In 2001, the Department of English in conjunction with the French and Italian Studies Program of the Department of Romance Languages invited students to live and study in Paris in August, enabling them to enrich their understanding of another culture while earning resident UW credits. Led by Anne Curzan (Department of English) and Hélène V-Collins (French Studies), the program introduced students to the sights, the culture, the history, the eccentricities, the many different faces of this enigmatic city. Courses offered included:
ENGL 490: French Influences in the History of English (5 cr.) Anne Curzan
In 1066 A.D., the French-speaking Duke of Normandy, William I (or William the Conqueror), defeated the English at the Battle of Hastings and became King of England-and the face of English was forever changed. It was a French conquest of England-its land and its language. In this course, we will study the history of the English language with a special focus on the role of French (language, literature, and culture) on the development of English. Why did Chaucer mock the Wife of Bath for her provincial French? How did we borrow both warranty and guarantee from French? To answer such questions, we will explore the richness of French borrowings into the English vocabulary, the influence of French scribes on English spelling, the French literature being written in the English court, and much more. A field trip will take us to Normandy, the home of William the Conqueror and many English kings and noblemen after him. In the process, as we learn more about the nature of language and the story of English, we will think about the role and implications of English in the world's present and future. Meets second linguistic course requirement for English major with Teaching Emphasis or can count as upper-division elective for English major with Language and Literature Emphasis.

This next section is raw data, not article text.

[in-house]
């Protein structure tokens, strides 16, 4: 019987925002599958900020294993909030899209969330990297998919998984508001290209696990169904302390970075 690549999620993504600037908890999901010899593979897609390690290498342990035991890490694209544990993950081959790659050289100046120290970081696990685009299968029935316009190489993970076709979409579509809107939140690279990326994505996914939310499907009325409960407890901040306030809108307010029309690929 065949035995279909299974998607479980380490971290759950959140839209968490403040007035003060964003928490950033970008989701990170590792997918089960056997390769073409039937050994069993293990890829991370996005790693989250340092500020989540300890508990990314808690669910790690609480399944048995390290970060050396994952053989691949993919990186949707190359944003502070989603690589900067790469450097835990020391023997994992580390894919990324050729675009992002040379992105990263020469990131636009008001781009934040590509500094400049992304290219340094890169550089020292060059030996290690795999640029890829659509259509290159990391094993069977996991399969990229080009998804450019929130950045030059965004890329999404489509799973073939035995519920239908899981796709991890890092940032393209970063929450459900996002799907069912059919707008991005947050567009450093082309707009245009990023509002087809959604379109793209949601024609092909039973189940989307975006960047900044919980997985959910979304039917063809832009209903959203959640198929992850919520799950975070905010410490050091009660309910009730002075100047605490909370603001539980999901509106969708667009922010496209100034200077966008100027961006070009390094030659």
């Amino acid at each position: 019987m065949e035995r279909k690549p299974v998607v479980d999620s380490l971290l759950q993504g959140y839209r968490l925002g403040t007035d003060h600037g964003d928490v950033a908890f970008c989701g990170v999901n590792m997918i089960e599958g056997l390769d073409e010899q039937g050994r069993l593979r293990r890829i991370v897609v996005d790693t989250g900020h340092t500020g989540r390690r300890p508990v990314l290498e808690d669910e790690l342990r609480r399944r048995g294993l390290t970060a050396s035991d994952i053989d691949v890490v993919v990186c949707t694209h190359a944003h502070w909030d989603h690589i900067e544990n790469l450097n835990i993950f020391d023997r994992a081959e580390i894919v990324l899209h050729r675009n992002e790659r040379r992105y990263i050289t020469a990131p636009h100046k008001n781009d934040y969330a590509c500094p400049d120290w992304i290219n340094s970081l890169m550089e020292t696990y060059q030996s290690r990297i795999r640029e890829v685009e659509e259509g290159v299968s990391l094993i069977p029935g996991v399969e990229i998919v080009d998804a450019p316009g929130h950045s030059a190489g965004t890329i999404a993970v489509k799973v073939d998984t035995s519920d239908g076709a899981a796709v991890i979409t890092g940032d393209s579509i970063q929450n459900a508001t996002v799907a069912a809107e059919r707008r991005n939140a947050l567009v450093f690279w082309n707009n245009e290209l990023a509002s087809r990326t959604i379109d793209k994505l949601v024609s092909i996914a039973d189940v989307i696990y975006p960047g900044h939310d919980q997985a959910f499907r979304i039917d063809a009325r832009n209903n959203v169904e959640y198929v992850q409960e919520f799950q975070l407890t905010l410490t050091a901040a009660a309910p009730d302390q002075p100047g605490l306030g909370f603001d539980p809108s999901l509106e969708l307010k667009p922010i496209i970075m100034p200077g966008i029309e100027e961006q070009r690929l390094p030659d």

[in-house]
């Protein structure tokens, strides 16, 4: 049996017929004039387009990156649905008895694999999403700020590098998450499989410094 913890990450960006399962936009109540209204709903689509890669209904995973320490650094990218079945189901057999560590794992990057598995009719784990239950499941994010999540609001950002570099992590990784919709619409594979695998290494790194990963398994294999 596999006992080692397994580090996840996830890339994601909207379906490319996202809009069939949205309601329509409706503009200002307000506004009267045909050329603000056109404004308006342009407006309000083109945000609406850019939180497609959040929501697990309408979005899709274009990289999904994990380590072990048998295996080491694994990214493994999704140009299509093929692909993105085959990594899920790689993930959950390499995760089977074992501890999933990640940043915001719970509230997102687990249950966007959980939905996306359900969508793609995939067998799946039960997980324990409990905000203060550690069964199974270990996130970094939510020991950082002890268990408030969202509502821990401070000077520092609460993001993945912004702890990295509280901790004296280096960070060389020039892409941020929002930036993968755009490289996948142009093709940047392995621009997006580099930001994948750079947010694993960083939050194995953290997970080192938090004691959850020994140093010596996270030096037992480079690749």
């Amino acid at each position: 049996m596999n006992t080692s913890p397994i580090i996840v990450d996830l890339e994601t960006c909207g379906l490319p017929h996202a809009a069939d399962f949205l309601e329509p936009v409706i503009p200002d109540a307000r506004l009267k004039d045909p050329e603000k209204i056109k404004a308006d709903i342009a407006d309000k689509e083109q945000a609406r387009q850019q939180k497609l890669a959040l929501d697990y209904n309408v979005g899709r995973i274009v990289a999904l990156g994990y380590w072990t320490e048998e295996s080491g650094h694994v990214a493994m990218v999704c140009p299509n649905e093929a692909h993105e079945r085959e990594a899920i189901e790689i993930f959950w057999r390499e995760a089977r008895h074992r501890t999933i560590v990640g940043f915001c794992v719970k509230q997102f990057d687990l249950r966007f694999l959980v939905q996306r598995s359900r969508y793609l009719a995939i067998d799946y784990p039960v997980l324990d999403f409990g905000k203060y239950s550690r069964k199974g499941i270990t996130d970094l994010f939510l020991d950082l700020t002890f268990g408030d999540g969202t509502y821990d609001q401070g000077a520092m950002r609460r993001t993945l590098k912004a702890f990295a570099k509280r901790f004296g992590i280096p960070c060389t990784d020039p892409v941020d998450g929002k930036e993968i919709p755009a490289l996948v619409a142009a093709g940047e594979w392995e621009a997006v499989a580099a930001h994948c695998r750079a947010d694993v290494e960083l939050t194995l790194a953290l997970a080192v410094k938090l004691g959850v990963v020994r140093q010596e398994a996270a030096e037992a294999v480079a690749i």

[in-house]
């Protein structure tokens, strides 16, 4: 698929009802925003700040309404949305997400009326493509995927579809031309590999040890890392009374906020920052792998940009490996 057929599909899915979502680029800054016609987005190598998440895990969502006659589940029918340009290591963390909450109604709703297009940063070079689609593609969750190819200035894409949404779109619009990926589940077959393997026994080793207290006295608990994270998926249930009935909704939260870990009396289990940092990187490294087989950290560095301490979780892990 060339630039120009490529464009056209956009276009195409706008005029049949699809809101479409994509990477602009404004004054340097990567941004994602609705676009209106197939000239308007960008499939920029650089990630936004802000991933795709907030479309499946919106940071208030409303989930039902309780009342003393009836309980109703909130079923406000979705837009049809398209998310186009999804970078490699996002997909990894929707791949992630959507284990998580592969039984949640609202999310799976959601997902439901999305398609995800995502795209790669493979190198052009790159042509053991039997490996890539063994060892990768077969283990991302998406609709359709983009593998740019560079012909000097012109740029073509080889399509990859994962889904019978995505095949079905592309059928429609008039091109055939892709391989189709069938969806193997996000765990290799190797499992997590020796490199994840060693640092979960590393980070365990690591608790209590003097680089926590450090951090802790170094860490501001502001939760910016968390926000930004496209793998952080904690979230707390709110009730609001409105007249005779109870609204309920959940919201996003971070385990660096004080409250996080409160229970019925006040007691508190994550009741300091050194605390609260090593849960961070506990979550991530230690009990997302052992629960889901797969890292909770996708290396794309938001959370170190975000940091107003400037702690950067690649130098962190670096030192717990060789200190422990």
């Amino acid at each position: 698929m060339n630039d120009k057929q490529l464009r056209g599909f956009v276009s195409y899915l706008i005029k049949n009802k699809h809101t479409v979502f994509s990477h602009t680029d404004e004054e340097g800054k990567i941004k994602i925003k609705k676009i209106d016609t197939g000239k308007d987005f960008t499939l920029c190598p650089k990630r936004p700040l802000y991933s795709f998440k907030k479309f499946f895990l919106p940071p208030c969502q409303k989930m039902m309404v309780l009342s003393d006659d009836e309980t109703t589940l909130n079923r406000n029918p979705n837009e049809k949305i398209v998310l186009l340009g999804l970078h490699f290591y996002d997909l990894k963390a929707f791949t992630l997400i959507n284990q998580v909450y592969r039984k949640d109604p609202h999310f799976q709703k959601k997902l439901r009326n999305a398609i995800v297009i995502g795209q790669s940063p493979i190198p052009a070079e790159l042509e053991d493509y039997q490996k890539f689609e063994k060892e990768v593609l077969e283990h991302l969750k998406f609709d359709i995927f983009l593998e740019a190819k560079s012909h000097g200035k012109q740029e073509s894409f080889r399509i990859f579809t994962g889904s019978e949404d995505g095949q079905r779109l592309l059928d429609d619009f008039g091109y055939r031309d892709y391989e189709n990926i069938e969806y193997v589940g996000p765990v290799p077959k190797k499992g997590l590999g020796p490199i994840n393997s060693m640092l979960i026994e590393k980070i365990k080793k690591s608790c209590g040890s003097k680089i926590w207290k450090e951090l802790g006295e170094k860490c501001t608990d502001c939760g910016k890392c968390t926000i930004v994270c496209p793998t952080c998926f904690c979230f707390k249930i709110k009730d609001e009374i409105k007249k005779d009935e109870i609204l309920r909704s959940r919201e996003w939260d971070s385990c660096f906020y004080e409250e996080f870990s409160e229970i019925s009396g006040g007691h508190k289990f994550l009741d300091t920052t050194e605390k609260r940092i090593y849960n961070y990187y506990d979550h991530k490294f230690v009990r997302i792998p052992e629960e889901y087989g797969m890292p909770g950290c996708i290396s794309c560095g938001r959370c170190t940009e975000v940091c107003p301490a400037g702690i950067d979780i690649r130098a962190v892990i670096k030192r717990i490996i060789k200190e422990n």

French 199, 299, 390, 499 (10 cr.) Hélène V-Collins
Students will take one French course for 10 credits; they will be placed in the course appropriate to their level of experience in French language studies.
French 199: Conversation and composition. This class is designed to help beginning-level students develop their conversational as well as their writing skills in French. Topics of conversation, writing and reading will be related to site visits.
French 299: Conversation and composition. This class will provide intermediate-level students with practice and instruction in improving their conversational as well as their writing skills. Topics for conversation, writing and reading will be taken from site visits and activities.
French 390: This class is structured to enable advanced-level students to enhance their understanding and expression of written and spoken French. Topics for discussion, writing of compositions and reading assignments will be drawn from site visits and cultural experiences or questions relevant to the events of the time.
French 499: This class is geared toward the study of cultural issues (social classes, role of the State in French life, women's rights, immigration, family structure, etc.) and will involve readings, presentations, and compositions about these topics.
Students in the program will maintain their UW residency and any financial aid eligibility already established. Credits earned will be recorded on students' UW transcripts and apply direction to UW graduation requirements. Credits earned in the English class may count toward requirements for the English major. Credits earned in French classes may be used to satisfy requirements for the French major.